(Here’s an example of what she’s talking about.)

Me:  What exotic locale are you planning on taking your readers to next, and what’s the basic storyline (if you’re that far into it)?

Julie:  Well, I have a book coming out in a few weeks, ALL FALL DOWN, that is set in Connecticut and Afghanistan. It’s about a hostage negotiator, Claire Michaels, who ends up in the middle of an international incident with a Navy SEAL and his brother. I loved writing this story!

(Let’s interrupt the interview for a moment to share the cover of Julie’s new novel, as well as the back cover copy. After all, it comes out at the end of September!)

Ring around the rosy, a pocket full of posies,

ashes, ashes we all fall down . . .

That simple rhyme turns negotiator Claire Michaels’ current hostage situation into an international incident. Claire just wants to help get everyone out safely, but as the crisis escalates she realizes she’s dealing with an al-Qaeda operative who has the means to become another bin Laden–with the potential to attack America. Claire has her own personal reasons for wanting to stop al-Qaeda, but time is slipping away as negotiations break down. Can she overcome her scars of the past in order to get the hostage out alive and possibly stop an assault on U.S. national security?

Navy SEAL Rafe Kelly is on leave to recover from a knee injury he suffered during his tour in Afghanistan and he doesn’t expect to be fighting terrorists on his home turf. But when he is taken hostage and his brother is kidnapped, Rafe teams up with a hostage negotiator in order to stay alive and get his brother back. The terrorist is always one step ahead of them, however, and the situation quickly turns from desperate to deadly. Will Rafe be able to save himself and his country without anyone he loves getting caught in the crossfire?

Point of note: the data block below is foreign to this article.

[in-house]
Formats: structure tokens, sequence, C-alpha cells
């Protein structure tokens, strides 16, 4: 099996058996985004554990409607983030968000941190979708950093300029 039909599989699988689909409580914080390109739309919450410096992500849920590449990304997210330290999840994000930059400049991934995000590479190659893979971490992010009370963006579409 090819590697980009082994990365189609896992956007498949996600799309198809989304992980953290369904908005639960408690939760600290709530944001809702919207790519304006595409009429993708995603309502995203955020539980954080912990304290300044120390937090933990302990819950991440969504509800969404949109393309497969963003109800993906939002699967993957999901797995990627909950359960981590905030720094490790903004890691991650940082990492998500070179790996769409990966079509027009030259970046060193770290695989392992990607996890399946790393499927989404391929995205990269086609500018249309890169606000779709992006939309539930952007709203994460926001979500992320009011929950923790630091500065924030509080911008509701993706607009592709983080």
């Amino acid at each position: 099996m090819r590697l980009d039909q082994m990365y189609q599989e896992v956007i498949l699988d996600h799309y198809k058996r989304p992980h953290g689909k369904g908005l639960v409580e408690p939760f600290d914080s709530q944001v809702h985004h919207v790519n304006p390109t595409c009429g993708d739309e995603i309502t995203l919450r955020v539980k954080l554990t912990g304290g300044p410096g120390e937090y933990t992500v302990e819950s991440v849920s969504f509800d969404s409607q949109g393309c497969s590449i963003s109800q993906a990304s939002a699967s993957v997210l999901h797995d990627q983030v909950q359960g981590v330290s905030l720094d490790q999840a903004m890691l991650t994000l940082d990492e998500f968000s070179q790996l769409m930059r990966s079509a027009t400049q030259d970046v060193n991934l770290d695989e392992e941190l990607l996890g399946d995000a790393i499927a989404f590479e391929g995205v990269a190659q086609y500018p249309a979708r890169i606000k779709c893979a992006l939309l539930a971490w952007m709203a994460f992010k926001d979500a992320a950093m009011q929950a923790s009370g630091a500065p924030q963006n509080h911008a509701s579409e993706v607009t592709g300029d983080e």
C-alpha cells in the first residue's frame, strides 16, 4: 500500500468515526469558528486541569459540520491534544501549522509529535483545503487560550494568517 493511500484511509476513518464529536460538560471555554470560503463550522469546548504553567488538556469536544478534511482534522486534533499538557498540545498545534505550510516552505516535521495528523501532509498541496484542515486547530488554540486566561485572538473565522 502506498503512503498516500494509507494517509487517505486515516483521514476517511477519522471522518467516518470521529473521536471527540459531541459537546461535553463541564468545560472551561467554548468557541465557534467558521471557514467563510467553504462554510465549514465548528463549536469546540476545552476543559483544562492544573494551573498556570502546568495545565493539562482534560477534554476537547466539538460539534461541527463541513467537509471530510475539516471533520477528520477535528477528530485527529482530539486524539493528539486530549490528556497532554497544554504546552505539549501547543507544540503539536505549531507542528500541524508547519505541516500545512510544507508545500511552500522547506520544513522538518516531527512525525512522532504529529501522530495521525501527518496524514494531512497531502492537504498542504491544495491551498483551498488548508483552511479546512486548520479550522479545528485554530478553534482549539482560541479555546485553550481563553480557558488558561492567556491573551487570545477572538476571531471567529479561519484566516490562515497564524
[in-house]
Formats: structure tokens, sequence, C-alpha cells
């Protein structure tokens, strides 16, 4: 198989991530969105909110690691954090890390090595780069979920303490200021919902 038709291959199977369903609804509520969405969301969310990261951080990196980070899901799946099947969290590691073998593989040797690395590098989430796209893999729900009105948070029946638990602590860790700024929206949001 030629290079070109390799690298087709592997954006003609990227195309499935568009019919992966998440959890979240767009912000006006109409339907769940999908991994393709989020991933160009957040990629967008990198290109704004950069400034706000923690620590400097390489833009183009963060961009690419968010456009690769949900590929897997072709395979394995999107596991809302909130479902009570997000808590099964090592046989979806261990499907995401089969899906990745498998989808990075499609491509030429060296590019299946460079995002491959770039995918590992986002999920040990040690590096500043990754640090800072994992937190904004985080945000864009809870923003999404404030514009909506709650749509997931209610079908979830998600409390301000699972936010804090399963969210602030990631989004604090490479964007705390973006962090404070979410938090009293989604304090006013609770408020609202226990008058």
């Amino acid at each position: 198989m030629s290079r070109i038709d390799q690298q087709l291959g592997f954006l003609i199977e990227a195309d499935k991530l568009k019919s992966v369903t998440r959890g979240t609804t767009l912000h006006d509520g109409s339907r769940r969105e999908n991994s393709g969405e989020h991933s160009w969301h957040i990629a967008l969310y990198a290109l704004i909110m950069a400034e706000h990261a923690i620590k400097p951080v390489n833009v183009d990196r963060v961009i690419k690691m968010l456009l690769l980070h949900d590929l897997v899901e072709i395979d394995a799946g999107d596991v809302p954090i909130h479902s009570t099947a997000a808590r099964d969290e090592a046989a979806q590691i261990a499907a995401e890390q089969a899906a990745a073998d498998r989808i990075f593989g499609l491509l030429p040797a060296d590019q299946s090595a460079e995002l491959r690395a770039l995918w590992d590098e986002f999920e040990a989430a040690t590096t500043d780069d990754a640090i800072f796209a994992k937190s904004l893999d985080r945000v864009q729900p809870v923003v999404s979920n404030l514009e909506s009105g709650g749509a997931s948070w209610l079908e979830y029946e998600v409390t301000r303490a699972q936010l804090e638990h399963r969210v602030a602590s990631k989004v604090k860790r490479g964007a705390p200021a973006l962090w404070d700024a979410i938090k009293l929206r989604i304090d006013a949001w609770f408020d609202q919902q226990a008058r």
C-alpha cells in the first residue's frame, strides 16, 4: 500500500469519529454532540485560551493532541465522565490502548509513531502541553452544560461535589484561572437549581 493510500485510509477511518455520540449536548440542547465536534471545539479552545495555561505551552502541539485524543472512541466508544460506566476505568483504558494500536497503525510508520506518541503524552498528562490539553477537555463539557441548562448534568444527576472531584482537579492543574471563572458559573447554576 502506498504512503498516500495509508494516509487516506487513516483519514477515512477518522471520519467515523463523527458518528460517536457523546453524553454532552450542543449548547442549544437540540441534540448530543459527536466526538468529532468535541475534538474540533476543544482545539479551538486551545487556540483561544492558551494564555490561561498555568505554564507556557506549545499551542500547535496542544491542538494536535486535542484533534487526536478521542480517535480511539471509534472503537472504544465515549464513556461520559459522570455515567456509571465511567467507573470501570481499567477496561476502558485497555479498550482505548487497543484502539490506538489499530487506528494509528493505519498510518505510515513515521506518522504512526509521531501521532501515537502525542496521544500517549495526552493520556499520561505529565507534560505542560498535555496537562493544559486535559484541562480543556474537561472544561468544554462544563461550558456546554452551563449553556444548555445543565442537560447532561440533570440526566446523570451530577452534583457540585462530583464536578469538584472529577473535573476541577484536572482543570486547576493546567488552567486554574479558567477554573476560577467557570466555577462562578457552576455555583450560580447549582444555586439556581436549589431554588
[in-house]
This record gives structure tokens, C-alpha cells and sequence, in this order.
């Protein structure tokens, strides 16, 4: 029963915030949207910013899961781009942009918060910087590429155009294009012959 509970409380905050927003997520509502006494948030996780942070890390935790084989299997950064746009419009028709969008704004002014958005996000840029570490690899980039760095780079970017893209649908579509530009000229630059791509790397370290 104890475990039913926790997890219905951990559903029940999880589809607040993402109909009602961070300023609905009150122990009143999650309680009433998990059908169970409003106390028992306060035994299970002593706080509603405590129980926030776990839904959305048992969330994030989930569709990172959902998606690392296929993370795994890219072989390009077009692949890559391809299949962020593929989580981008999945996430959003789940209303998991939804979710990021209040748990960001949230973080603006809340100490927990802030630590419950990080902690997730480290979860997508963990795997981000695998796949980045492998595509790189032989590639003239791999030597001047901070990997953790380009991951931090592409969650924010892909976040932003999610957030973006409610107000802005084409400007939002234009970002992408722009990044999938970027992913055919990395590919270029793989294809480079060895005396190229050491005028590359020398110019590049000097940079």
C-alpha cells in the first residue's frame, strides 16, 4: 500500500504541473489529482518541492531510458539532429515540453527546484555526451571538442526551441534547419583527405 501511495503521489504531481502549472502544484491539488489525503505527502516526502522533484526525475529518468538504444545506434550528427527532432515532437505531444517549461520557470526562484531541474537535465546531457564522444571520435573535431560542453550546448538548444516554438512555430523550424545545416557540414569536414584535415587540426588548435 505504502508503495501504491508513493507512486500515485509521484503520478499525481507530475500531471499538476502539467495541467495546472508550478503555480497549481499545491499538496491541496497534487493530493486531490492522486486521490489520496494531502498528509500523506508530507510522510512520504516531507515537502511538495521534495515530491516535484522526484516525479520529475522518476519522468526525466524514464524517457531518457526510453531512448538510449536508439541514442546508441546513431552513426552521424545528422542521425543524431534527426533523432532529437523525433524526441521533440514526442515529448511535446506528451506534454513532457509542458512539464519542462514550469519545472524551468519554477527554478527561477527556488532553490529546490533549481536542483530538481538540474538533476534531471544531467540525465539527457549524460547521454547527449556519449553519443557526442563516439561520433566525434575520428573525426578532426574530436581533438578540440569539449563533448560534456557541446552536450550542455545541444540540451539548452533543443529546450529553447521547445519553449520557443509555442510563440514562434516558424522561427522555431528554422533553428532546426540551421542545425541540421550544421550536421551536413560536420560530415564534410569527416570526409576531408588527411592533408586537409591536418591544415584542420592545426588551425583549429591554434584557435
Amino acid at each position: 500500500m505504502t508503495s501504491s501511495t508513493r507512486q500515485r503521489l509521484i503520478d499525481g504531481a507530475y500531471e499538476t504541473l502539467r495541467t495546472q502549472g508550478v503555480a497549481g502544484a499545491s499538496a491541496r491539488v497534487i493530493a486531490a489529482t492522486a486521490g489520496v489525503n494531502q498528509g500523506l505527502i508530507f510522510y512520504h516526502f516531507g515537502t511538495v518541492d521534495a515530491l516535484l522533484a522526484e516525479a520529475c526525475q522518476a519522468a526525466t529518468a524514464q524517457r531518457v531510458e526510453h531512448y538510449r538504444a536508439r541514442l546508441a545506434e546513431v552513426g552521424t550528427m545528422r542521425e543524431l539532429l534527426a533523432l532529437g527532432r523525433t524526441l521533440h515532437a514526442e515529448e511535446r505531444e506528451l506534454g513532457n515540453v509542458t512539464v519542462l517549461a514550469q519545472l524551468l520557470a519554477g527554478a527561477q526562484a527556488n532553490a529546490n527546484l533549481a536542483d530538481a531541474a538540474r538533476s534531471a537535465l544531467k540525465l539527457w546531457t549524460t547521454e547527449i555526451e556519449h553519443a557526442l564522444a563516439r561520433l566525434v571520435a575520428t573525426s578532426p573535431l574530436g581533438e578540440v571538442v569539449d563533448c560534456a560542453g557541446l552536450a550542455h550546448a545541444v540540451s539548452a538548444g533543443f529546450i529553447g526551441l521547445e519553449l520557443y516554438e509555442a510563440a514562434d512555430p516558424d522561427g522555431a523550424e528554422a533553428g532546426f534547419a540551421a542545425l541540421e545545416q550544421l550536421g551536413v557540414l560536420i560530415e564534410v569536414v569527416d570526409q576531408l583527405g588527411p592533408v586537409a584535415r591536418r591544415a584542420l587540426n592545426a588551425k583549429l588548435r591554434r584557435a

(Okay, back to the interview)

I’m working on a sequel to my novel, RIBBON OF DARKNESS, and it will be set in Greece. I loved visiting Athens and the island of Crete and I can’t wait to make the setting come alive for my readers. Basically, it’s Kennedy’s story (from RIBBON OF DARKNESS), and she’s still trying to solve her sister’s murder, but as an international journalist, she’s also covering some of the chaos going on in Greece. She gets caught up in a volatile situation with a Greek terrorist group and it will take everything she has to come out of it alive. That one should be released next spring.

Me:  As a former chair of LDStorymakers, can you tell us how that position impacted your writing, if at all?

Julie:  Being the chairman of LDStorymakers gave me the opportunity to work closely with a committee of incredible authors I admire and I loved getting to know them better. I’m glad we have organizations that support writers and help inspire us to become better at out craft. It was a lot of hard work because in addition to my responsibilities to the board, I also had a baby during my tenure, and released a book. But it was an experience that I wouldn’t trade because of the friendships I made.

Me:  Finally, would you please describe your office or workspace in the point of view of a spy who has broken into your home to find an important document.

Julie:  Well, my workspace is in between my family room and kitchen, so if they were looking for a document, they could expect to find it fairly easily (well, they’d have to go through my pile of permission slips, emergency contact forms, and disclosure documents from the schools that I got this week). Since I have so many kids it would probably have a food stain of some sort or be wrinkly from a drink spilled on it, though. (Okay, okay, it’s not all the kids’ fault. I do like to eat at my desk. So, the spy would probably be able to see some clues as to what I ate for lunch.)

Thank you so much for interviewing me. This was one of the most fun interviews I’ve ever done.

Me:  My pleasure. (Blush)

You can find out more about Julie and her books on her blog or her website, and you can follow her on Twitter (@juliebellon). Feel free to “like” her on Facebook, as well.

Originally posted 2012-09-03 02:05:36.

Contest Author Interview – Liz Adair